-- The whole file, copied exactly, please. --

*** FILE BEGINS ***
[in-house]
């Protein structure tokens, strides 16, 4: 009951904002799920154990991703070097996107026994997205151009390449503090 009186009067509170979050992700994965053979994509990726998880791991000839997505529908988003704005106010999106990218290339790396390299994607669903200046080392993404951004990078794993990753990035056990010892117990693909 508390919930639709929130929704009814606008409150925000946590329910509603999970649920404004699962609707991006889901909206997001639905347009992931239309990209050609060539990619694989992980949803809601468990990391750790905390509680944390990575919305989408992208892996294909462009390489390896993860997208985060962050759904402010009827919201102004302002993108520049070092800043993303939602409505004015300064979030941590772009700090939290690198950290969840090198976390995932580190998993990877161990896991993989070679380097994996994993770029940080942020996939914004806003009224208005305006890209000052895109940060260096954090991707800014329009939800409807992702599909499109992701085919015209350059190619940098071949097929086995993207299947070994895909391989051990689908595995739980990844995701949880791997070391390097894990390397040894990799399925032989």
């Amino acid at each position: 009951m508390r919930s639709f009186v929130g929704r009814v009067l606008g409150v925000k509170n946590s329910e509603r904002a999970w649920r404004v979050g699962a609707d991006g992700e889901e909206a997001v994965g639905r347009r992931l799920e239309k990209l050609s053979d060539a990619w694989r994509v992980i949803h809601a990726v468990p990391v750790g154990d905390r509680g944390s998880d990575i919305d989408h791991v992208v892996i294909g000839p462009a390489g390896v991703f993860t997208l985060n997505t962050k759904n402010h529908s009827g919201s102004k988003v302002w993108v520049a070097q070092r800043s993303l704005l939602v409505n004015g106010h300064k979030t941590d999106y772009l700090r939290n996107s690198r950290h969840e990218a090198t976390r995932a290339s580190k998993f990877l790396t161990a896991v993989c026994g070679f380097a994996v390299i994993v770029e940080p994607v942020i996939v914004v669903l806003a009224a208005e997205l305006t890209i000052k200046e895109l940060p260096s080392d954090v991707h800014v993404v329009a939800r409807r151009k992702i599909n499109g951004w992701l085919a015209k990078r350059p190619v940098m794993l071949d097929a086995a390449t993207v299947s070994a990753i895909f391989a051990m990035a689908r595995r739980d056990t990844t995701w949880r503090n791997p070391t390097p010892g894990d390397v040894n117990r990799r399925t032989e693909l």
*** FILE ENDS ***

[in-house]
């Protein structure tokens, strides 16, 4: 009951904002799920154990991703070097996107026994997205151009390449503090 009186009067509170979050992700994965053979994509990726998880791991000839997505529908988003704005106010999106990218290339790396390299994607669903200046080392993404951004990078794993990753990035056990010892117990693909 508390919930639709929130929704009814606008409150925000946590329910509603999970649920404004699962609707991006889901909206997001639905347009992931239309990209050609060539990619694989992980949803809601468990990391750790905390509680944390990575919305989408992208892996294909462009390489390896993860997208985060962050759904402010009827919201102004302002993108520049070092800043993303939602409505004015300064979030941590772009700090939290690198950290969840090198976390995932580190998993990877161990896991993989070679380097994996994993770029940080942020996939914004806003009224208005305006890209000052895109940060260096954090991707800014329009939800409807992702599909499109992701085919015209350059190619940098071949097929086995993207299947070994895909391989051990689908595995739980990844995701949880791997070391390097894990390397040894990799399925032989």
């Amino acid at each position: 009951m508390r919930s639709f009186v929130g929704r009814v009067l606008g409150v925000k509170n946590s329910e509603r904002a999970w649920r404004v979050g699962a609707d991006g992700e889901e909206a997001v994965g639905r347009r992931l799920e239309k990209l050609s053979d060539a990619w694989r994509v992980i949803h809601a990726v468990p990391v750790g154990d905390r509680g944390s998880d990575i919305d989408h791991v992208v892996i294909g000839p462009a390489g390896v991703f993860t997208l985060n997505t962050k759904n402010h529908s009827g919201s102004k988003v302002w993108v520049a070097q070092r800043s993303l704005l939602v409505n004015g106010h300064k979030t941590d999106y772009l700090r939290n996107s690198r950290h969840e990218a090198t976390r995932a290339s580190k998993f990877l790396t161990a896991v993989c026994g070679f380097a994996v390299i994993v770029e940080p994607v942020i996939v914004v669903l806003a009224a208005e997205l305006t890209i000052k200046e895109l940060p260096s080392d954090v991707h800014v993404v329009a939800r409807r151009k992702i599909n499109g951004w992701l085919a015209k990078r350059p190619v940098m794993l071949d097929a086995a390449t993207v299947s070994a990753i895909f391989a051990m990035a689908r595995r739980d056990t990844t995701w949880r503090n791997p070391t390097p010892g894990d390397v040894n117990r990799r399925t032989e693909l």